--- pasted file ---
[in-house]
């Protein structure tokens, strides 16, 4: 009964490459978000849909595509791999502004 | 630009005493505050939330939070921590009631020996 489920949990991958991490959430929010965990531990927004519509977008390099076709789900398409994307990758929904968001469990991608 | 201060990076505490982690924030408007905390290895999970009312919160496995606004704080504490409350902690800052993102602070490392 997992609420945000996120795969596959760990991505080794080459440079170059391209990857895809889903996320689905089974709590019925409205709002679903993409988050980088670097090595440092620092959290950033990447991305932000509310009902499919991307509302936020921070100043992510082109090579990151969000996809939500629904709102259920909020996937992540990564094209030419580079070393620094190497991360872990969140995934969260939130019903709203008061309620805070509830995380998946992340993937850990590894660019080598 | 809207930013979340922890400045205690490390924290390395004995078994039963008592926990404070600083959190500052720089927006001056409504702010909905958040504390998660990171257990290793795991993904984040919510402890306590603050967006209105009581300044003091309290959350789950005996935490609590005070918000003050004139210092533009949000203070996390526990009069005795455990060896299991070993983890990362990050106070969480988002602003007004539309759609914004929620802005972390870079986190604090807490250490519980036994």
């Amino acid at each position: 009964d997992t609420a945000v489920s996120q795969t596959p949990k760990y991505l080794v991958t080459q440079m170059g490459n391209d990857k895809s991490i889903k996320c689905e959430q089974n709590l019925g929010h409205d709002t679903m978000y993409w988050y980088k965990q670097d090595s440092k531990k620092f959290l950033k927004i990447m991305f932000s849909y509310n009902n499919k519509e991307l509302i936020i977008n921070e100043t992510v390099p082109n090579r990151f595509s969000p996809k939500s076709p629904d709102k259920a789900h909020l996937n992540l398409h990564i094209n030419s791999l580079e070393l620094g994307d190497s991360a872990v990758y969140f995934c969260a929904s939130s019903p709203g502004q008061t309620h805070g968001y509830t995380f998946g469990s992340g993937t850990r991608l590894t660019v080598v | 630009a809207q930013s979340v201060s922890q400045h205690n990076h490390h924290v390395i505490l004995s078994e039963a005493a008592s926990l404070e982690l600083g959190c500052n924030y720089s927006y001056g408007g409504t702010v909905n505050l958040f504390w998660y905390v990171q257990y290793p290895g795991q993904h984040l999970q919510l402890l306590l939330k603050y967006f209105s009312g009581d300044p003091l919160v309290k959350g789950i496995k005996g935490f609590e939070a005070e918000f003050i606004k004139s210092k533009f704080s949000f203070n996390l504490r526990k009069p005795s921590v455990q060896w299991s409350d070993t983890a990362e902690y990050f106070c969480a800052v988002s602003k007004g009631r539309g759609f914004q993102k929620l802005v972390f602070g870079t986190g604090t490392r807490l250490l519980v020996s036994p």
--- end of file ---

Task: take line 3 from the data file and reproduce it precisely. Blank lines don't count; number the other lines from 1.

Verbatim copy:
């Amino acid at each position: 009964d997992t609420a945000v489920s996120q795969t596959p949990k760990y991505l080794v991958t080459q440079m170059g490459n391209d990857k895809s991490i889903k996320c689905e959430q089974n709590l019925g929010h409205d709002t679903m978000y993409w988050y980088k965990q670097d090595s440092k531990k620092f959290l950033k927004i990447m991305f932000s849909y509310n009902n499919k519509e991307l509302i936020i977008n921070e100043t992510v390099p082109n090579r990151f595509s969000p996809k939500s076709p629904d709102k259920a789900h909020l996937n992540l398409h990564i094209n030419s791999l580079e070393l620094g994307d190497s991360a872990v990758y969140f995934c969260a929904s939130s019903p709203g502004q008061t309620h805070g968001y509830t995380f998946g469990s992340g993937t850990r991608l590894t660019v080598v | 630009a809207q930013s979340v201060s922890q400045h205690n990076h490390h924290v390395i505490l004995s078994e039963a005493a008592s926990l404070e982690l600083g959190c500052n924030y720089s927006y001056g408007g409504t702010v909905n505050l958040f504390w998660y905390v990171q257990y290793p290895g795991q993904h984040l999970q919510l402890l306590l939330k603050y967006f209105s009312g009581d300044p003091l919160v309290k959350g789950i496995k005996g935490f609590e939070a005070e918000f003050i606004k004139s210092k533009f704080s949000f203070n996390l504490r526990k009069p005795s921590v455990q060896w299991s409350d070993t983890a990362e902690y990050f106070c969480a800052v988002s602003k007004g009631r539309g759609f914004q993102k929620l802005v972390f602070g870079t986190g604090t490392r807490l250490l519980v020996s036994p």